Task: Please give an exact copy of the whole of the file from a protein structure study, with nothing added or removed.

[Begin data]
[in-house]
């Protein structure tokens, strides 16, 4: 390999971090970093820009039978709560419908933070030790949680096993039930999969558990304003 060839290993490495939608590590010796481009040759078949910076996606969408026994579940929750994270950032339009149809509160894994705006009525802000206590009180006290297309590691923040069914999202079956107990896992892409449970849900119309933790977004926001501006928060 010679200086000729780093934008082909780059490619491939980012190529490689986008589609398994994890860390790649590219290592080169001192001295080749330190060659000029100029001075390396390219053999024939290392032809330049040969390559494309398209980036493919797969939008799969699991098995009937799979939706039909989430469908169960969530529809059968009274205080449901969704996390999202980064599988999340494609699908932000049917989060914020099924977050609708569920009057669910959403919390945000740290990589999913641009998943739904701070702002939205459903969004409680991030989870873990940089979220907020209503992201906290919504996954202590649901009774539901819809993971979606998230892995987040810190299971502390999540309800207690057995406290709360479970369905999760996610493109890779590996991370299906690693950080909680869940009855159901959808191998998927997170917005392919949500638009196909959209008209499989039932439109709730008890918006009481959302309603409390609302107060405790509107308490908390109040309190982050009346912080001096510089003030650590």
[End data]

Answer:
[in-house]
């Protein structure tokens, strides 16, 4: 390999971090970093820009039978709560419908933070030790949680096993039930999969558990304003 060839290993490495939608590590010796481009040759078949910076996606969408026994579940929750994270950032339009149809509160894994705006009525802000206590009180006290297309590691923040069914999202079956107990896992892409449970849900119309933790977004926001501006928060 010679200086000729780093934008082909780059490619491939980012190529490689986008589609398994994890860390790649590219290592080169001192001295080749330190060659000029100029001075390396390219053999024939290392032809330049040969390559494309398209980036493919797969939008799969699991098995009937799979939706039909989430469908169960969530529809059968009274205080449901969704996390999202980064599988999340494609699908932000049917989060914020099924977050609708569920009057669910959403919390945000740290990589999913641009998943739904701070702002939205459903969004409680991030989870873990940089979220907020209503992201906290919504996954202590649901009774539901819809993971979606998230892995987040810190299971502390999540309800207690057995406290709360479970369905999760996610493109890779590996991370299906690693950080909680869940009855159901959808191998998927997170917005392919949500638009196909959209008209499989039932439109709730008890918006009481959302309603409390609302107060405790509107308490908390109040309190982050009346912080001096510089003030650590």